Three department store girls--Connie, Franky, and Jerry--share an apartment on West 91st Street in New York City. Each earns little more than 20 dollars per week. Jerry is the sensible one,...
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Angela and Bob Brooks are an upper class couple. Unfortunately, Bob is an unfaithful husband. But Angela has a plan to win back her husband's affections. An elaborate masquerade ball is to ... See full summary »
Hard-hitting news editor Jim Branch falls for high-society type Sharon Norwood but can't get to first base as he continually makes use of her knowledge of the rich and famous to try to ... See full summary »
Robert Z. Leonard
Three department store girls--Connie, Franky, and Jerry--share an apartment on West 91st Street in New York City. Each earns little more than 20 dollars per week. Jerry is the sensible one, but the others throw themselves at amoral rich men in an attempt to hook one and better themselves. They end up being hurt and disappointed despite Jerry's attempts to warn them.Written by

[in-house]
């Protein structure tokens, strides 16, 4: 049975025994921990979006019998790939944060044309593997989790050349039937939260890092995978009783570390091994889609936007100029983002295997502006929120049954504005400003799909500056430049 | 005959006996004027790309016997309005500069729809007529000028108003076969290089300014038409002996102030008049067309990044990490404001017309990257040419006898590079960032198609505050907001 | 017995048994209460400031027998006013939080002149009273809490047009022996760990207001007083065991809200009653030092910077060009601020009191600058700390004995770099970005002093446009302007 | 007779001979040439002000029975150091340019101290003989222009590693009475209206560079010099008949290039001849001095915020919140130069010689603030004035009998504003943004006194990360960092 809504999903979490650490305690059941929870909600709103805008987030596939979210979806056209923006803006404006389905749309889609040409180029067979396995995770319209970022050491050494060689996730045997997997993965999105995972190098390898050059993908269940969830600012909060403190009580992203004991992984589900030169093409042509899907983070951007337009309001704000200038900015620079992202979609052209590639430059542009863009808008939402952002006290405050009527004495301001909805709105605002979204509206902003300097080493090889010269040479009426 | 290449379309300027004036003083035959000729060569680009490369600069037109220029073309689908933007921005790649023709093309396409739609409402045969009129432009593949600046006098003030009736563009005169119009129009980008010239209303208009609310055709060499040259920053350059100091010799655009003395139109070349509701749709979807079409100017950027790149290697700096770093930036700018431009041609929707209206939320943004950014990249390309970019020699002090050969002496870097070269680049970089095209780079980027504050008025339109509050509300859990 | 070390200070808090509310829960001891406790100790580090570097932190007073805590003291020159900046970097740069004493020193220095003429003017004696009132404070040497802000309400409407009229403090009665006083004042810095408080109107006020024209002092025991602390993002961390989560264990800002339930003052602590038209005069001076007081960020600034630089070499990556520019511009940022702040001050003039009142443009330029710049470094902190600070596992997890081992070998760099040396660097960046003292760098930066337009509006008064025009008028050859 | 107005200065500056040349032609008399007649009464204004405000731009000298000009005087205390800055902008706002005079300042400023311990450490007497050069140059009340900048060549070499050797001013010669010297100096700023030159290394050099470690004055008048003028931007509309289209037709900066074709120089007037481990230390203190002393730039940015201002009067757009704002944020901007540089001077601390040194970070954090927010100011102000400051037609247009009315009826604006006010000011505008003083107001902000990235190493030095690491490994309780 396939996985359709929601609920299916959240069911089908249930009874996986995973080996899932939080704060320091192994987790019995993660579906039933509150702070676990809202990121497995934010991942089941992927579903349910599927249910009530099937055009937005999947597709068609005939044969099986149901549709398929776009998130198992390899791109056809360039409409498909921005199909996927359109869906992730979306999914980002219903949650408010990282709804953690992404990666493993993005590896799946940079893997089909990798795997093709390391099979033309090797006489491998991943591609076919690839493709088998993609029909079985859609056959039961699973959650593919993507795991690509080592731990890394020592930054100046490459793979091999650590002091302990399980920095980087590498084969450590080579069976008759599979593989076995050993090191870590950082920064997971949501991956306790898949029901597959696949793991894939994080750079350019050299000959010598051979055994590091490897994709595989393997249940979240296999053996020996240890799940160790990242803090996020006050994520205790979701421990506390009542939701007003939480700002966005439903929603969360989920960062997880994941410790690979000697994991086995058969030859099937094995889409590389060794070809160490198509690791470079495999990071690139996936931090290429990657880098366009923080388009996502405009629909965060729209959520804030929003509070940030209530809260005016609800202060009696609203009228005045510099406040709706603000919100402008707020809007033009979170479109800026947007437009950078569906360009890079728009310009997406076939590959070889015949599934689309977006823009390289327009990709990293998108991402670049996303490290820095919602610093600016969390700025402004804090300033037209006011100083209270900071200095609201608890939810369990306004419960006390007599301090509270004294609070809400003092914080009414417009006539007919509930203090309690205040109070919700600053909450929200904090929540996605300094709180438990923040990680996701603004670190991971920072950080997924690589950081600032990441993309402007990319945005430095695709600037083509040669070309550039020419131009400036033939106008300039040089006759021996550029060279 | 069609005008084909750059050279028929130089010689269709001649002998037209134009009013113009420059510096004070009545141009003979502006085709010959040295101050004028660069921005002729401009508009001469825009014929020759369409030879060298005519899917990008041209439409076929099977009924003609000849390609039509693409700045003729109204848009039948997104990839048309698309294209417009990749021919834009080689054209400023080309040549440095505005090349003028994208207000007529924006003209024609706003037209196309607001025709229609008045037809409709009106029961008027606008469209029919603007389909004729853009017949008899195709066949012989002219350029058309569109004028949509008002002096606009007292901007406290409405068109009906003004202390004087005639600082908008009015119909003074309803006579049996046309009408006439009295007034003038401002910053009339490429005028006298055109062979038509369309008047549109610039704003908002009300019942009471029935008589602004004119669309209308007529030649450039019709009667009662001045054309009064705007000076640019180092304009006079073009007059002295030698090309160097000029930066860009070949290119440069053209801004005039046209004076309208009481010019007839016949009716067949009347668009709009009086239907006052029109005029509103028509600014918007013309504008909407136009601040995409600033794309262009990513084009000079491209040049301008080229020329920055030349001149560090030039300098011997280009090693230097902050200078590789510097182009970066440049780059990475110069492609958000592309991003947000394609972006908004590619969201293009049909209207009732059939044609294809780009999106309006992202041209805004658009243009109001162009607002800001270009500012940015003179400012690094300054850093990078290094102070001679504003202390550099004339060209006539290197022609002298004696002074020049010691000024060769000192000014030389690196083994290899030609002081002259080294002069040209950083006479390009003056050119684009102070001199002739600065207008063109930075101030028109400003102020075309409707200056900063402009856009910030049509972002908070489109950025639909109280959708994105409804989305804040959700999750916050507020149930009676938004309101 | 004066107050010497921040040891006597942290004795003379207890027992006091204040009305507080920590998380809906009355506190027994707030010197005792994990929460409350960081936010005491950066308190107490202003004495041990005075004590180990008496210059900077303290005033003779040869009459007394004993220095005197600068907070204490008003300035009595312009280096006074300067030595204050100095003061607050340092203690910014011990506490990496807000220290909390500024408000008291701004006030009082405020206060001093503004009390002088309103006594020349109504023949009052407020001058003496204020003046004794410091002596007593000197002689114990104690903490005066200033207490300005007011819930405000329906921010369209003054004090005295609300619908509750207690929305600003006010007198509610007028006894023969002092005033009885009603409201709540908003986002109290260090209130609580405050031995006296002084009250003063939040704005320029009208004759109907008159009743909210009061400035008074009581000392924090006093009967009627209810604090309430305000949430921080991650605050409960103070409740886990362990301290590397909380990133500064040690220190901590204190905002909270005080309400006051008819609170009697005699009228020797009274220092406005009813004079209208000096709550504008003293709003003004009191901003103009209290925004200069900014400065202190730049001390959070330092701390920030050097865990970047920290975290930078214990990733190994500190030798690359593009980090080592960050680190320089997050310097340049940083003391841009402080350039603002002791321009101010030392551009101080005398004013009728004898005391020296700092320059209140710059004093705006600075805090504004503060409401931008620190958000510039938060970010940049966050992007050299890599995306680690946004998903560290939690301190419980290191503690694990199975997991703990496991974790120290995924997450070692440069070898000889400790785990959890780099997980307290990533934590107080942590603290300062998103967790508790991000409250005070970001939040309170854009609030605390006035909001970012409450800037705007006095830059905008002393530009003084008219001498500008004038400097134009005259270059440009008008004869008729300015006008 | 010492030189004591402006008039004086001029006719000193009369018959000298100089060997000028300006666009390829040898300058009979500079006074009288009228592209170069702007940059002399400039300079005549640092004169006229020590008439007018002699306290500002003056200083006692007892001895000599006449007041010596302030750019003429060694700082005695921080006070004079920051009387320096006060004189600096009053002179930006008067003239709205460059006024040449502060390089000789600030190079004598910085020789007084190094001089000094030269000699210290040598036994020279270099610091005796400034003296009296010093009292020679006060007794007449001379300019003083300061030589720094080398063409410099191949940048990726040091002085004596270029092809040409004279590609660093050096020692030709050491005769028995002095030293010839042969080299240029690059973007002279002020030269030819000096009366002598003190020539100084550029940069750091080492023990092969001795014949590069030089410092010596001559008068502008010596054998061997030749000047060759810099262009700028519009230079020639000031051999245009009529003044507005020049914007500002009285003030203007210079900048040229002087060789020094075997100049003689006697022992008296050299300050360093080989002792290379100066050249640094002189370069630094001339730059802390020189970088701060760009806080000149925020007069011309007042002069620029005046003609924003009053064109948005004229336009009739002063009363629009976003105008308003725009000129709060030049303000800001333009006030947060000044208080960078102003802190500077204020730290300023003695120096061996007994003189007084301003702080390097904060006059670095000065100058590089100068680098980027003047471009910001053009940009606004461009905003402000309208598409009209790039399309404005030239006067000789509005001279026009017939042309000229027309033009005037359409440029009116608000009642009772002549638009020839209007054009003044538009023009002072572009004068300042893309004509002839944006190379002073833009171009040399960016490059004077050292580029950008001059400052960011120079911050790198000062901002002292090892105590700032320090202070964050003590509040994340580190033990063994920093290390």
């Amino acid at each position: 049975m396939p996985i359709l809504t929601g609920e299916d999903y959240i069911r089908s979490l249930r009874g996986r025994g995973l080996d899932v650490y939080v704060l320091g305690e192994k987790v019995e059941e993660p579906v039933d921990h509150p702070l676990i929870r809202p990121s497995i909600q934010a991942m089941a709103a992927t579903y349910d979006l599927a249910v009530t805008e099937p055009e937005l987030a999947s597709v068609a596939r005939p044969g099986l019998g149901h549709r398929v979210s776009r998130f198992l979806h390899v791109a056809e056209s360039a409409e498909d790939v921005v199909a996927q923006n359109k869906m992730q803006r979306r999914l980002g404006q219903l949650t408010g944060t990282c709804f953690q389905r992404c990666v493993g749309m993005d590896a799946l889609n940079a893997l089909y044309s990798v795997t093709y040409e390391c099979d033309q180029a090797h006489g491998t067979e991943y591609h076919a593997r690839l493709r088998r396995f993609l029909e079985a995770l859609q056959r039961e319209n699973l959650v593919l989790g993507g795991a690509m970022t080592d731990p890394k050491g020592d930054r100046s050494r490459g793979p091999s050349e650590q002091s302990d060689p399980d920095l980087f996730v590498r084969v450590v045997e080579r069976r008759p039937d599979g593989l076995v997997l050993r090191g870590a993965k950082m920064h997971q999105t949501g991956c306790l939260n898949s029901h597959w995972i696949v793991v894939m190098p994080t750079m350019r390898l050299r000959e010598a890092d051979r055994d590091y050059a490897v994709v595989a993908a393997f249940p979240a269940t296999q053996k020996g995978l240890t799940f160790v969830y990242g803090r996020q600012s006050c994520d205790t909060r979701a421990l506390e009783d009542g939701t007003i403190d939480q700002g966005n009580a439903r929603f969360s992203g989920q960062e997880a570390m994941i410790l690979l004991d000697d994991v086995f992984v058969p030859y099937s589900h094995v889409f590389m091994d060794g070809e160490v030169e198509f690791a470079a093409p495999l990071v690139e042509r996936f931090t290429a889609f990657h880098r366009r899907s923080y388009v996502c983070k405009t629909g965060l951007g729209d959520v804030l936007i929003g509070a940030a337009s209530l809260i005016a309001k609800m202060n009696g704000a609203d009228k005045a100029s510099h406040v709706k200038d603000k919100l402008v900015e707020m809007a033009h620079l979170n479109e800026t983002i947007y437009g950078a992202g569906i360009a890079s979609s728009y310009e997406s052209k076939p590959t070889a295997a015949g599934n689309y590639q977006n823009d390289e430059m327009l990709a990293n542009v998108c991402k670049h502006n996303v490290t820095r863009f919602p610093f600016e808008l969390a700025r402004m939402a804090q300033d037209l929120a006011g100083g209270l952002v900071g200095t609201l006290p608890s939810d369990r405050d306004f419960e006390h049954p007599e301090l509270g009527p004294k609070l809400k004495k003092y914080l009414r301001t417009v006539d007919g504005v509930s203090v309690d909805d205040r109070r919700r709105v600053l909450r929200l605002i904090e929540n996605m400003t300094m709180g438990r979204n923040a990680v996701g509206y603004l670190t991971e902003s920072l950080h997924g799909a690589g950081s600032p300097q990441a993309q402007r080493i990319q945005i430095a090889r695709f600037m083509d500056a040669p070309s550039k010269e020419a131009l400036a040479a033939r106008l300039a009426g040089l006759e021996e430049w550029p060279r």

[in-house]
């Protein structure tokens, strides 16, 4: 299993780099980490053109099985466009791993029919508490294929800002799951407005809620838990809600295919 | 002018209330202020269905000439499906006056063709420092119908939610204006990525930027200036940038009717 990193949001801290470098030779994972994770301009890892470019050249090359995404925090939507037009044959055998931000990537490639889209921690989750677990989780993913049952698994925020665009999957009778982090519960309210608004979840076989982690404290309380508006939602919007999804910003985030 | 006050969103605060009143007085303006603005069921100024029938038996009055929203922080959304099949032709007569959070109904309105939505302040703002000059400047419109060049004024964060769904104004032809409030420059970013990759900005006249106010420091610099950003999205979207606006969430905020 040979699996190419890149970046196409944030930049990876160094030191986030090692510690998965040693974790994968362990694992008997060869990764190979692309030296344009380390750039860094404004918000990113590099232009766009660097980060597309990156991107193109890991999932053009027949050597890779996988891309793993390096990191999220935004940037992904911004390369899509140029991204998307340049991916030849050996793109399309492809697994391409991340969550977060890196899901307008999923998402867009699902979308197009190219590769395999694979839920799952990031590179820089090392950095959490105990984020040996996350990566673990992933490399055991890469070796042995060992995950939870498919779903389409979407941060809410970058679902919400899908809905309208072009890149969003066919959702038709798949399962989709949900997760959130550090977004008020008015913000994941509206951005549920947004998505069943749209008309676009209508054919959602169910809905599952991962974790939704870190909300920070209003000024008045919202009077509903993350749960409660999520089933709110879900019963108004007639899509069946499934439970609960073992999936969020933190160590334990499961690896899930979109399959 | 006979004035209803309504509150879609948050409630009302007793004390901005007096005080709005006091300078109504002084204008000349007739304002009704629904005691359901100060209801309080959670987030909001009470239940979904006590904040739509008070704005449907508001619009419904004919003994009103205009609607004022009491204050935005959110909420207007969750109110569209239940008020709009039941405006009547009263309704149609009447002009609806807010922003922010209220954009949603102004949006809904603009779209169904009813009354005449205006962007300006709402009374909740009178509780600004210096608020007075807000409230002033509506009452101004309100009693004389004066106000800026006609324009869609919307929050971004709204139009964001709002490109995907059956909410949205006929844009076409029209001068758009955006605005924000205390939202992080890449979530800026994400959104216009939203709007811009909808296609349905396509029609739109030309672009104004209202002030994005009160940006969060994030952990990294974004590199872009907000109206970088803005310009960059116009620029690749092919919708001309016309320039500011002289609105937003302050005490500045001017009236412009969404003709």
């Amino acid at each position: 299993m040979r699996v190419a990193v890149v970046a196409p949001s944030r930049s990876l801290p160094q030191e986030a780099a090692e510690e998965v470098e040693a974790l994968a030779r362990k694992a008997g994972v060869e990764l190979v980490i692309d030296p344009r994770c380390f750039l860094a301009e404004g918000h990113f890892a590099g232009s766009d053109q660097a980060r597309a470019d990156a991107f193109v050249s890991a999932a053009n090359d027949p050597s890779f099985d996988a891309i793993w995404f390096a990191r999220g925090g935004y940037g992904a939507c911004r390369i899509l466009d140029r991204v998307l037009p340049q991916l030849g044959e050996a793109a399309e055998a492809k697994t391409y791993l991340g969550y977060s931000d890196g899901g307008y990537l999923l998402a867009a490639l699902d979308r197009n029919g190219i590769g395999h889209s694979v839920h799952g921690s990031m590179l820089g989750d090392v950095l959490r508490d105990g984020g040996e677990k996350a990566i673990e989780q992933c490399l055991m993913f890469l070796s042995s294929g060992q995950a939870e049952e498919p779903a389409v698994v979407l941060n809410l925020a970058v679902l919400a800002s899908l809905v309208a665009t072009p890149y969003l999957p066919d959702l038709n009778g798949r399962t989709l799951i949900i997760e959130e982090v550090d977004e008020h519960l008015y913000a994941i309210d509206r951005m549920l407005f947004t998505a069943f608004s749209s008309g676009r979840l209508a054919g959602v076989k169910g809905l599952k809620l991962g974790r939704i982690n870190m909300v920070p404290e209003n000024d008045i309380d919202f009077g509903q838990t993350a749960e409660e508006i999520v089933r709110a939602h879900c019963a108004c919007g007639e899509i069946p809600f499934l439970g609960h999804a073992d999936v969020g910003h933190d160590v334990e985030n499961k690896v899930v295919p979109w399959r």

Thomas McWilliams <firstname.lastname@example.org>
This film received one of its first, and rare early television broadcasts in San Francisco Saturday 22 November 1958 on KGO-TV (Channel 7). See more »
Mrs. Hinkle, the Landlady:
Mr. Carter, third floor front. He's a process server. That's a real influential job. He thinks you're pretty nice. He'd like to take you out.
Geraldine 'Gerry' March:
No thank you, Mrs. Hinkle. You see, I'm avoiding process servers this season
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Three roommates (Crawford, Sebastian, and Page), who just happen to work in the same department store, seek rich husbands during the Great Depression. The stars outshine a somewhat dated and unbelievable script, that was a follow-up to Our Dancing Daughters & Our Modern Maidens. A big moneymaker in its day.
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